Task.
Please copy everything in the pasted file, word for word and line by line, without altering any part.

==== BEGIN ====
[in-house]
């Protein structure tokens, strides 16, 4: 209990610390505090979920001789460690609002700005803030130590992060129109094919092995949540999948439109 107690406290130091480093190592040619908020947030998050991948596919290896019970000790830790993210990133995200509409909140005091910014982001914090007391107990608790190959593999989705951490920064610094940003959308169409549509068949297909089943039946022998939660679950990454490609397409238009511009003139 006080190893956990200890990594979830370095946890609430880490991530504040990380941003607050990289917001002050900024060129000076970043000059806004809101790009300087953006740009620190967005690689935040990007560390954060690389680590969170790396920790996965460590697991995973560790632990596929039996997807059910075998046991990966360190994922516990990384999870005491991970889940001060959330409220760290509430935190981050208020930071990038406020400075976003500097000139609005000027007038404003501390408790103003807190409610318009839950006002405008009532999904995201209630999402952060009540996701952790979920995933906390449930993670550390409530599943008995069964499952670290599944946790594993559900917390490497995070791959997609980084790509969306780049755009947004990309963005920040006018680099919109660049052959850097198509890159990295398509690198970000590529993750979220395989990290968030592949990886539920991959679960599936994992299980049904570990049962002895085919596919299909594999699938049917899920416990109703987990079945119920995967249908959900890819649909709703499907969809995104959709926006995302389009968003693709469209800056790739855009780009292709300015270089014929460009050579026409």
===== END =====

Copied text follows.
[in-house]
């Protein structure tokens, strides 16, 4: 209990610390505090979920001789460690609002700005803030130590992060129109094919092995949540999948439109 107690406290130091480093190592040619908020947030998050991948596919290896019970000790830790993210990133995200509409909140005091910014982001914090007391107990608790190959593999989705951490920064610094940003959308169409549509068949297909089943039946022998939660679950990454490609397409238009511009003139 006080190893956990200890990594979830370095946890609430880490991530504040990380941003607050990289917001002050900024060129000076970043000059806004809101790009300087953006740009620190967005690689935040990007560390954060690389680590969170790396920790996965460590697991995973560790632990596929039996997807059910075998046991990966360190994922516990990384999870005491991970889940001060959330409220760290509430935190981050208020930071990038406020400075976003500097000139609005000027007038404003501390408790103003807190409610318009839950006002405008009532999904995201209630999402952060009540996701952790979920995933906390449930993670550390409530599943008995069964499952670290599944946790594993559900917390490497995070791959997609980084790509969306780049755009947004990309963005920040006018680099919109660049052959850097198509890159990295398509690198970000590529993750979220395989990290968030592949990886539920991959679960599936994992299980049904570990049962002895085919596919299909594999699938049917899920416990109703987990079945119920995967249908959900890819649909709703499907969809995104959709926006995302389009968003693709469209800056790739855009780009292709300015270089014929460009050579026409």